What is depression?

Depression is a complex mental condition that affects over 264 million people across all age groups worldwide. From having frequent mood fluctuations to experiencing persistent feelings of sadness and hopelessness, depression can manifest itself in various forms, degrees, and duration. In most severe cases, this may even lead to death by suicide. 

Causes and symptoms of depression

While depression results from chemical imbalances in brain, there are many other potential causes for this complex and little understood heath condition. Knowing the symptoms of depression are essential to understanding what is depression. These include genetic vulnerability, personal trauma, stressful life events, certain medications, and even social isolation. It is believed that certain ways of thinking and behaving can fasten the dive into depression, while others can prevent it. Two or several of these forces interact to cause depression in human beings.

If we talk about the symptoms of depression, they can manifest themselves both physically as well as emotionally. The emotional symptoms of depression include persistent feeling of sadness, irritability, and hopelessness. Lack of focus and concentration are also related to one’s mental state. 

Physical Symptoms

Depression can have debilitating effects on body just as it affects the mind. Physical effects of this debilitating problem include constant feeling of fatigue, erratic sleep habits, loss of appetite, muscle pain, frequent headaches etc. 

Depression can have both short-term and long-term effects. While appetite loss, weight issues, and other physical symptoms are short term effects of depression, one can suffer malnutrition from not eating enough or obesity from eating too much. Changes in food habits and accompanying weight loss or gain can also be a side effect of antidepressant medications. Long-term depression can also cause death by suicide. 


From sore muscles to frequent head aches, people with depression often complain of chronic body pain which can be debilitating and also contribute to other physical effects of depression.

Gastrointestinal Symptoms

Depression is also said to cause stomach related problems, such as nausea, bloating, diarrhoea, or constipation. This could be because of a neurotransmitter called serotonin that is present in the brain and gut. Serotonin is linked to depression because it is said to help regulate mood, but researchers also know that it also plays a role in maintaining digestive function.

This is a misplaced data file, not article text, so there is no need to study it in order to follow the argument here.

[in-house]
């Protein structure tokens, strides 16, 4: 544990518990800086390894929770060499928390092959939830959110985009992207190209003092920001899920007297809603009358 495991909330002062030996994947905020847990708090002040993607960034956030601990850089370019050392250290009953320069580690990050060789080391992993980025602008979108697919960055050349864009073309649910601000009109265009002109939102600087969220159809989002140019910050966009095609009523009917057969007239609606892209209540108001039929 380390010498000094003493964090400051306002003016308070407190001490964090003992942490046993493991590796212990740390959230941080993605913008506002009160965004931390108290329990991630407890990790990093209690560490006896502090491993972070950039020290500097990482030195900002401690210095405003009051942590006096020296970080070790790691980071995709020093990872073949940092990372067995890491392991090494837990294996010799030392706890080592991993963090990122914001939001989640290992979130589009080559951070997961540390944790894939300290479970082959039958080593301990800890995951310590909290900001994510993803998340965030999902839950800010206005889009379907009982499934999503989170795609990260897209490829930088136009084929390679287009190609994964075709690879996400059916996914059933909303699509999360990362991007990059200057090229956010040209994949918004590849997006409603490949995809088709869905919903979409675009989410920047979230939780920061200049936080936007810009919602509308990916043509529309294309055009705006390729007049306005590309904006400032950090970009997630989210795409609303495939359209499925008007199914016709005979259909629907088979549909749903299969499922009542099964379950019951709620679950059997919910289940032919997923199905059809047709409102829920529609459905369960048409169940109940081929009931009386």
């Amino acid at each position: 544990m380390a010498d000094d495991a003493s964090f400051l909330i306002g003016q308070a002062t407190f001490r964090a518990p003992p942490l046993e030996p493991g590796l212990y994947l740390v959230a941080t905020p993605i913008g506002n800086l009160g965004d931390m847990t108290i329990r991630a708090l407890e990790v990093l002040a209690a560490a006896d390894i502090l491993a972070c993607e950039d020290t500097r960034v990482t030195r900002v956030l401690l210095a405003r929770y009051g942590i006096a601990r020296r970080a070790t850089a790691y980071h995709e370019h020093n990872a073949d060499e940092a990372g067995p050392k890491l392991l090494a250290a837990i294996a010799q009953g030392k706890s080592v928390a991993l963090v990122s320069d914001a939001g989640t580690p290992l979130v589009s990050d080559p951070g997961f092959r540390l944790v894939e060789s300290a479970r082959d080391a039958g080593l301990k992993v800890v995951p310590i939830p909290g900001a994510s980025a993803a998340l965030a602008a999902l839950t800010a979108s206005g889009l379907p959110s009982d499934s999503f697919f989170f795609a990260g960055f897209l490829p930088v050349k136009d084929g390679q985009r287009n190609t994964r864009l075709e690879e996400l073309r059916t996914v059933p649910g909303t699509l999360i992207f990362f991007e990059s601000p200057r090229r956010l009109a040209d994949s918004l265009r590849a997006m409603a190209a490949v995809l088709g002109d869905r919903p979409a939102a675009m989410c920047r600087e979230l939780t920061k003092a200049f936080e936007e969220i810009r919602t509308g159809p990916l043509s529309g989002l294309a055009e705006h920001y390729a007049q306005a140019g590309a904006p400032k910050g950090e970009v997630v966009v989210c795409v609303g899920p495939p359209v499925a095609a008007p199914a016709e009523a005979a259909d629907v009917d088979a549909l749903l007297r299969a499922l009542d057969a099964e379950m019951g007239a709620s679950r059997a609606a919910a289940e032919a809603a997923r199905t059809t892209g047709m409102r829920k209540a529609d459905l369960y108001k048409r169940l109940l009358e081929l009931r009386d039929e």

Can depression affect your immune system?

Yes, it does. Depression can cause your immune system work less optimally, making one more prone to seasonal sicknesses like flu and cold. A weakened immune system takes longer for patient to get better.

Sleep Problems/Fatigue

Sleep disorders are one of the most important and visible symptoms of depression. People who are depressed either struggle to fall sleep, or sleep too much. Then comes the problem of perpetual fatigue i.e no matter how much they sleep, they never feel rested. They also struggle to perform activities of daily living, such as bathing or doing household chores. 

High Blood Pressure

Depressed people are often under stress for a long period of time. While it’s surely not the only cause, stress is one of the biggest contributors to high blood pressure

Chronic stress, primarily has been linked to high blood pressure. This in turn, increases a person’s risk of cardiovascular disease like heart attack.

Social effects of Depression

In addition to the body health effects of depression, patients also experience social effects of depressive mental state. The social effects of depression change how a person functions in the world and their relationship with others. Avoiding social contact and interaction is a common pattern in people falling into depression. Some people begin skipping activities they normally love to do and start isolating themselves from the world outside. Others turn to liquor or junk food to hide their pain and sadness. Some social effects of depression include:

  • Substance use and abuse
  • Social and family withdrawal
  • Decreased performance at work or school


Depressive state vary from person to person, but what they have in common is that they can serve to worsen patient’s mood, unleashing a vicious cycle.